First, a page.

Bay Ridge author publishes graphic novel featuring DUMBO-based hero
“The Foreigner, Book One” is the new graphic novel from the pen of Bay Ridge author Kensuke Okabayashi. The elaborate fantasy relates the tale of Ravenika, a war-torn world ripped apart by Acedia, Ira and Superbia, three powerful brother kings and their queens battling for each other’s share of land and riches.
Into this fantasy realm comes Kaz, an unlikely hero from DUMBO who was mysteriously transported to an alternate universe where he must restore peace between the three brother kings in order to return back to his world and save his wife who has just been kidnapped.
The illustrated saga by the Brooklyn illustrator is just the latest in Okabayashi’s long list of published works. He is also the author of publications such as “Drawing for Dummies,” “Manga for Dummies,” “Figure Drawing for Dummies,” and “The Five Dysfunctions of a Team (Manga Edition).”
The indie comic artist’s impressive list of clients include Marvel Entertainment, Star Wars Lego, D.C. Batman Lego, and Magic the Gathering. He’s also done storyboards for Lucky Charms, Hanes underwear, Cadillac, Lays potato chips, Gatorade, Time Warner Cable, Tropicana juice and Cracker Barrel, among others.
Okabayashi graduated from the School of Visual Arts in New York City and his portfolio includes a unique range of production art. He lives in Bay Ridge with his wife and two children.
Okabayashi recently sat down with the Brooklyn Eagle to discuss his work.
Brooklyn Eagle: What was it about graphic novels that caught your interest?
Kensuke Okabayashi: I grew up reading Japanese manga. The weekly issues were compiled into larger volumes and I’d stay up at night reading them. The longer format of graphic novels allows readers get to be more engaged in the story with having to wait for the next single issue to come out.
Eagle: Tell me a little about “The Foreigner.” How did this work come about?
KO: The concept of “The Foreigner” came to me in a dream a few years ago. I remember waking up in middle of the night so excited that I couldn’t fall back asleep. The next morning, I took the day off to sketch as much as I could remember from the notes that I put together in the wee hours of that morning so that I had enough material to begin writing out some of the dialogue and plot.
The theme of this 190-page graphic novel is a quest for love through redemption. To that end, each one of these characters subtly embodies one of the seven deadly sins. It is up the characters to recognize their stumbling blocks and overcome the consequences in the face of a life or death situation.
Eagle: Is it difficult being both the illustrator and writer on a project like this?
KO: For me, creating both artwork and storyline for “The Foreigner: Book One” has been an awesome experience. Having control over both the writing and illustrations has definitely helped me dictate the flow of the story. I’ve also been very blessed to have colleagues who have given their time to provide constructive feedback throughout the progress.
Eagle: Talk about your work at Marvel Entertainment and Star Wars Lego. How did you get involved working on those projects?
KO: I really enjoyed working on both of these projects—especially with Star Wars. I worked for nearly three years on storyboards for their website promo videos depicting yet-to-be released products was a blast — Legos and Star Wars were two childhood favorites of mine and now I have the joy of seeing my son take these on as favorites, too!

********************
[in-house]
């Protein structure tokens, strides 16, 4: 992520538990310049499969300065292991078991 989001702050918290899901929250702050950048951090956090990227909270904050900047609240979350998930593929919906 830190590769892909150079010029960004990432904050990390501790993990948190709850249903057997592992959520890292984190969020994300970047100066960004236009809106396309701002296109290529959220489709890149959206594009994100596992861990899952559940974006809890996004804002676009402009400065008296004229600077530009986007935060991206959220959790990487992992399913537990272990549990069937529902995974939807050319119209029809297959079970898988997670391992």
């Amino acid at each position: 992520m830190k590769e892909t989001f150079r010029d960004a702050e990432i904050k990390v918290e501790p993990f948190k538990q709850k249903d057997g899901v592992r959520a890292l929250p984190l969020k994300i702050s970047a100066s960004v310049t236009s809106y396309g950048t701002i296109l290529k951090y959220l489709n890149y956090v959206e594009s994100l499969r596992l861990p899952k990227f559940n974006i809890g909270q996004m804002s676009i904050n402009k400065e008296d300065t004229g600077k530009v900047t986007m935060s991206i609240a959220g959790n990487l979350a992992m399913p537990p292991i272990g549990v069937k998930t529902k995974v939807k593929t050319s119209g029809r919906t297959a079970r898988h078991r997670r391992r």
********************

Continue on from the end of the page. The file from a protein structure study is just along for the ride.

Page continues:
Around the same time, my art rep also approached me to do drawing storyboards for Marvel’s toy franchise promoting Spiderman. Anytime to get to draw one of my favorite superheroes is a treat.
Eagle: You have a new web comic series in the pipeline. Please tell us about it.
KO: The new web series gives the readers a chance to discover more about the origins of the characters in “The Foreigner.” I felt that it’s important to explore not only how the main characters struggle to overcome their obstacles but also address the origins of their personal issues or flaws that got them stuck in the beginning. The first of four series, “Empty Vessel,” focuses on the main character, Kaz, who like many of us struggles with envy. He struggles so much so that he cannot go through a day without comparing himself to other people around him. I’m very excited about the narrative and I encourage anyone who has already read “The Foreigner” (or is thinking about getting it) to check out these free online episodes.
Eagle: Any upcoming signings or Comic-Con appearances?
KO: I just wrapped up conventions in Philadelphia (Wizards) and Heroes Con at Charlotte, North Carolina. I will be at the Boston Fan Expo from August 10 to 12 at the Boston Convention and Exhibition Center. At Wizards Comicon, I was fortunate to have the opportunity to pitch “The Foreigner” to Sony Films.
Eagle: What new projects can we look forward to?
KO: In addition to the four-part web comic “Foreigner” series, I will be debuting “The Foreigner Book Two” (the conclusion) via Kickstarter this fall.
Eagle: The hero of the “The Foreigner,” Kaz, lives in DUMBO. How else does Brooklyn factor into your work?
KO: It’s no secret that loneliness is a problem in New York. While I am very happy and proud to be a Brooklynite, I think “The Foreigner” addresses some key psychological problems through the characters. I believe many who are struggling to “make it” in large cities such as Brooklyn can identify with similar struggles.
To learn more about “The Foreigner” and Okabayashi’s other works visit www.TheForeignerComic.com or www.KensukeART.com.
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